I've done it to a working SB600. It's probably easier to just wring the neck on the 600 than on the 800. There's a wide plastic stop in there that you're essentially cutting off by giving it the "neck-twist-o-death" maneuver. It can be modded "professionally" by taking it apart, but it's a lot more complicated than the 800 due to the positioning of the stop. All in all, I would say that the neck-wringing is a better option for the 600, while you should probably use the sugery method for the 800.

Oh, one more thing... I don't believe there is anything stopping you from going past 360 once you kill the stop on the SB600, and the wires are getting to their limit at that point, so don't use the Torque-Master 2000 on it or you will be sorry.

August 15, 2008 7:33 PM  
Anonymous Anonymous said...

Yeah. Well did it to 2 SB 800s a couple of months ago and they continue to work no problem. Only "more better!" if you're into bouncing on camera flash

Thanks Peter - even if you do tend to go on before getting to the point.

August 18, 2008 9:02 AM  
Blogger jeroen said...

A few models of Metz do this without force. At least my 32 MZ-2 does.

August 19, 2008 4:41 AM  
Blogger Ken S. Kotch said...

I 'didnt' do this to 2 of my 4 sb800's. works fine. i dont want to push my luck though....

August 25, 2008 11:29 PM  
Anonymous Anonymous said...

and what is the moral of the story? Why did you not show samples of what you did with this useless information?
too much time on your hands.........go shoot something!

October 08, 2008 4:00 PM  
Blogger Andy Villarin said...

There is a reason why it doesnt turn around all the way , first the internal wiring to the strobe bulb need to have a ring collar so that it can turn freely in any directions and will still have contact to the main board without ripping the wiring from the stobe bulb. Before doing this procedure I would open the the body of the flash and inspect. Andy insure that its ok to do this stunt.

that's what i would do first or if you can get a diagram or schematic from nikon it would also help.

October 09, 2008 7:54 AM  
Blogger Boyan said...

I did the "surgical" method tonight --- very simple and very effective. A couple of things to note:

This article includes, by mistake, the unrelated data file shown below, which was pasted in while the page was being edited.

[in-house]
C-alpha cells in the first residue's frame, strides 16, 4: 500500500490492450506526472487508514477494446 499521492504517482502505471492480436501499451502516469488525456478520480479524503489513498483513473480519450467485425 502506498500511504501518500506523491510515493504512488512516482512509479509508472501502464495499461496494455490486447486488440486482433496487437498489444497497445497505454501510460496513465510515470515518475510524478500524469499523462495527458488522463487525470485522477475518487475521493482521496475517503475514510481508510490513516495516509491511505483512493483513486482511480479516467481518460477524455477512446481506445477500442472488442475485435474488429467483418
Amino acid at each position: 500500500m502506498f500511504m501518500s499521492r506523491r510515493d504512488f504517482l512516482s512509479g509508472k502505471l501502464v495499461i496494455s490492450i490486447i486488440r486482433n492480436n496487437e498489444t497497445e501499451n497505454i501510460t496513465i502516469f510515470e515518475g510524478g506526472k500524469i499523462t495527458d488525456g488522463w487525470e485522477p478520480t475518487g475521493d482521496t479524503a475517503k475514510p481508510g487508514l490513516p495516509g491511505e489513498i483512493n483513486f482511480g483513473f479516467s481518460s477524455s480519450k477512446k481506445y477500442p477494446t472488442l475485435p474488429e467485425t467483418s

1) The metal plates, when they do fall out, require tweezers to position correctly and a bit of patience to re-attach. It is better to never let them fall out by removing only the four screws on the bottom and two on the top that face the "Nikon Speedlight" sign (the AF illuminator). The other four screws (two on top and two on bottom) can remain fully screwed in without affecting the procedure.

2) After removing both tabs I now wish I had done only one. Now if I don't pay attention I am in danger of twisting the wires off the head, because once you are past the tab there is no way to tell which way you should go... so tread carefully.

June 07, 2009 2:10 AM  
Blogger Peter Zhang said...

i did the mod on my new canon 430ex II and it works !! stopped at 135 degrees ... not willing to go beyond
cheers mate !

August 25, 2009 2:56 AM  
Blogger Prcek said...

Thanks to pics made by Eric Grenier I decided to do the inside-surgery (I've melted the redundant plastic with soldering iron) and it works great. No Superman's power needed. I don't really understand the guy from the video - have you seen how thick is the part he broke?

August 29, 2009 4:38 PM  
Blogger M1911.ORG said...

OK< I am sure that I'll be able to figure and perform the surgical procedure, but just to be sure, which of the two tabs is the one which removes the 90 degs stop and which is the one which removes the 180 degs one?

September 17, 2009 3:26 AM  
Blogger Maik said...

Just did it to 3 of my SB's without a problem. Not much force needed and they are all working fine. Should have done that a long time ago.

February 04, 2013 9:51 AM